The Glupteba botnet adds the UEFI bootkit to the Cyberattack Toolbox

The widespread Glupteba multitool malware has adopted a Unified Extensible Firmware Interface (UEFI) bootkit, which allows it to stealthily persist within Windows systems despite reboots by manipulating the process by which the operating system is loaded.

Glupteba is a malware juggernaut: a backdoor-infostealer-loader-cryptominer-malvertiser-botnet combination, built in a modular way to allow its operators to add even more components at will. Among its many features there are also some extra special features, such as using the Bitcoin blockchain as a backup command and control (C2) system and the ability to hide with Windows kernel drivers.

Its latest brilliant feature is an update of the last part. In a campaign observed by Palo Alto Networks Unit 42 last November, Glupteba was given a punchy bootloader implant, ensuring that it can start running on infected Windows machines even before Windows itself does.

The new bootloader

In previous years, Glupteba had achieved high levels of persistence and evasion by manipulating Windows drivers. It would delete a known vulnerable driver, then use open source tools like DSEFix or UPGDSED to bypass Windows’ requirement that drivers be validated via digital signatures.

Now the botnet has incorporated a new open source tool called EfiGuard, which allows even more sophisticated, lower-level access by leveraging UEFI, a specification that replaced the basic input/output system (BIOS), used for connect a machine’s firmware to its operating system.

In short, the bootkit contains an implant for the EFI system partition (ESP) — located on a machine’s boot device and containing the Windows Boot Manager — that disables driver signature enforcement as well as PatchGuard, the Windows preventing kernel changes. It allows Glupteba to operate in this privileged space, executing its code before Windows is able to boot, making the task of detecting and removing it much more difficult for affected organizations.

Only a few of these bootkits have ever been discovered in nature first.

“Glupteba’s UEFI bootloader poses a serious threat to targeted organizations and can potentially lead to persistent infections, unauthorized access, firmware control, data loss and operational disruptions,” warns Lior Rochberger, Cortex threat researcher at Palo Alto Networks. “These risks become more challenging and serious, especially because once the bootkit is installed it is very difficult to detect and remediate. In the worst case, operators could even manipulate the hardware component and cause long-term damage to infected machines.”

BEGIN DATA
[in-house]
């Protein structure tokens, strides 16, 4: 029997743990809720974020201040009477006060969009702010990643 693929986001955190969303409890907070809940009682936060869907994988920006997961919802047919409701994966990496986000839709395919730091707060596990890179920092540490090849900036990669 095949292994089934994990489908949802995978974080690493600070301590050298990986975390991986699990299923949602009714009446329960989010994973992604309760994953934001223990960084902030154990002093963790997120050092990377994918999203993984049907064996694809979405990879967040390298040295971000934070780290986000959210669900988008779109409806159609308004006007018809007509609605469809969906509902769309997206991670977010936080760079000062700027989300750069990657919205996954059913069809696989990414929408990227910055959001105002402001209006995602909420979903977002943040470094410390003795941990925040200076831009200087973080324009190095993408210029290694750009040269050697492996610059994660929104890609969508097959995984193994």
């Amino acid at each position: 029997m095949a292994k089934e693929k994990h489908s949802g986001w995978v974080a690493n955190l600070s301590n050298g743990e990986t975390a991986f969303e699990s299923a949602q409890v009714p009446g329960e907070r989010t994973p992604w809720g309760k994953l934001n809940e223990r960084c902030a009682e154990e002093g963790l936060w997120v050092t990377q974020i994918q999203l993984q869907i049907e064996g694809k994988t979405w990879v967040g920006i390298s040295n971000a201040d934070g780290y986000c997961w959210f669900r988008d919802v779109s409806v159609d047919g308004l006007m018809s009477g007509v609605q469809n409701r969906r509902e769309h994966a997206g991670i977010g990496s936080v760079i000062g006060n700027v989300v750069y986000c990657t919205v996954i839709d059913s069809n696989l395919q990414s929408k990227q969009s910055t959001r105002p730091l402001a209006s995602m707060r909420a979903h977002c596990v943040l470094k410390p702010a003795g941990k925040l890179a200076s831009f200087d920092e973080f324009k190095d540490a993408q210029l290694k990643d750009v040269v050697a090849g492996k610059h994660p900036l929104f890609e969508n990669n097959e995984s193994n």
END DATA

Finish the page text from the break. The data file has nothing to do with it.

As Palo Alto noted in its report, any scenario, depending on the architecture, operating system version, and configuration of a targeted machine, could require DSEFix, UPGDSED, or EfiGuard. However, none of the three appear to do so bypass Windows’ secure boot feature, as BlackLotus can do.

In addition to being one of the most powerful, Glupteba is also one of the longest-running examples of malware in the world.

Starting as a simple backdoor in the early 2010s, it has gradually evolved into a multi-pronged botnet capable of stealing credit card data and credentials from various software, performing digital ad fraud, hijacking and mining cryptocurrencies, gaining administrative access remote on routers and download additional payloads. with more features inside.

It’s no wonder, then, that by the next decade it already had more than a million Windows devices under its spell, with thousands more added every day. Glupteba has become so large that, unable to stop it by conventional means, he inspired litigation by Google.

Google’s efforts helped disrupt Glupteba until it returned to prominence in December 2022. Rochberger attributes its resurgence to the pay-per-install (PPI) market, in which Dark Web traffickers charge malware operators like Glupteba a number of infections worldwide in exchange for lump sum payments.

“The sectors affected were different, as distribution follows more of a spread-as-much-as-possible approach, not towards specific targets,” he explains. The same goes for geographical regions: Glupteba’s 2023 campaign has spread to countries as diverse as Greece and Nepal, Bangladesh, Brazil, Korea, Algeria, Ukraine, Slovakia, Turkey, Italy and Sweden.

For organizations already affected, as well as those more fortunate, Rochberger recommends proactivity and diligence.

“The most important thing is to maintain good security hygiene and a good security posture, using the most up-to-date security products and applying a multi-layered approach that allows organizations to not only detect,” he says, “but also prevent this type of sophisticated threats that constantly evolve.”

Source link

Leave a Reply

Your email address will not be published. Required fields are marked *